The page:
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not very obvious reason, being excluded. For the sake of completeness it should be mentioned that Litolff's so-called Concerto-Symphonie in E flat, for piano and orchestra, has exceptionally a scherzo as the third of four movements.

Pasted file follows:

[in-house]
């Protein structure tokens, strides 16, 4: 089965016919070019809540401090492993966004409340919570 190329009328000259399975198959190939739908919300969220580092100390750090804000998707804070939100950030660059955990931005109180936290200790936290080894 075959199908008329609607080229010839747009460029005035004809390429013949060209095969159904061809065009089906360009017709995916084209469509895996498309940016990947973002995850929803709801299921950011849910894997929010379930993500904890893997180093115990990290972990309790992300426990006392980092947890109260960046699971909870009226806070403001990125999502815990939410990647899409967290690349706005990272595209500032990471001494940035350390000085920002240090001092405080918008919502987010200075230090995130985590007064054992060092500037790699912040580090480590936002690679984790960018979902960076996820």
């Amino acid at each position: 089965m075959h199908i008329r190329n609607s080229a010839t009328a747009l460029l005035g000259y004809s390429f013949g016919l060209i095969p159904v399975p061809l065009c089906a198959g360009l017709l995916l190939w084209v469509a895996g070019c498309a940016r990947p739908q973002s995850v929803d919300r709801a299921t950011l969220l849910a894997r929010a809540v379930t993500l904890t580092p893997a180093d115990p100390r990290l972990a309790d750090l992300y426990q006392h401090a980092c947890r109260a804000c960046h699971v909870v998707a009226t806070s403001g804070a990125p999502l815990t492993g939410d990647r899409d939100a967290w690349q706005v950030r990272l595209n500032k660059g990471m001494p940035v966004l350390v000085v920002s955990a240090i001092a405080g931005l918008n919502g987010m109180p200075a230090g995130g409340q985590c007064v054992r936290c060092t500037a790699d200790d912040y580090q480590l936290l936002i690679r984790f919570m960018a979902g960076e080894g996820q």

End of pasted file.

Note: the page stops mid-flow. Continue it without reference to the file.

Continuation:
The first movement in Mozart's concertos always begins with a tutti passage for the orchestra, in which the principal subjects are announced, much as in the first part of the first movement of a sonata. Sometimes the 'second subject' is omitted in this portion of the piece, but it is more frequently introduced. An important difference in form, however, is that this first tutti always ends in the original key, and not in the dominant, or the relative major (if the work be in a minor key), as would be the case in a sonata. The solo instrument then enters, sometimes at once with the principal subject, and sometimes with a brilliant introductory passage. A repetition, with considerable modification, of the first tutti mostly follows, now divided between the principal instrument and the orchestra; the second subject is regularly introduced, as in a sonata, and the 'first solo' ends with a brilliant passage in the key of the dominant (or relative major, as the case may be). A shorter tutti then leads to the second solo, which corresponds to the 'Durchführungsatz,' or 'working out' of a sonata, and which, after various modulations, leads back to the original key. The principal subject is then re-introduced by the orchestra, but in a compressed form, and is continued by the soloist with the 'third solo,' which corresponds in its form to the latter part of a sonata movement. A short final tutti brings the movement to a close. In most older concertos a pause is made, near the end of this last tutti upon the 6-4 chord on the dominant for the introduction of a cadenza by the player. Though very general, this custom was by no means universal; in several of Dussek's concertos—notably in his fine one in G minor, op. 49—no such pause is indicated. The cadenza, when introduced, could be either improvised by the player, or previously composed, either by himself or by some other person. Mozart has left us thirty-five cadenzas written for various concertos of his own, which, though presenting in general no very great technical difficulties, are models of their kind. Beethoven has also written cadenzas for his own concertos, as well as for that by Mozart in D minor. In the cadenza the player was expected not merely to show off his execution, but to display his skill in dealing with the subjects of the movement in which it was introduced. A cadenza consisting entirely of extraneous matter would be altogther faulty and out of place, no matter what its technical brilliancy. It was the invariable custom to finish the cadenza with a long shake on the chord of the dominant seventh, after which a short passage for the orchestra alone concluded the movement. In older works the soloist was silent during these few bars; but in his concerto in C minor (Köchel's Catalogue, No. 491) Mozart for the first time tried the experiment of associating the piano with the orchestra after the cadenza; and his example was followed by Beethoven in his concertos in C minor, G major, and E♭.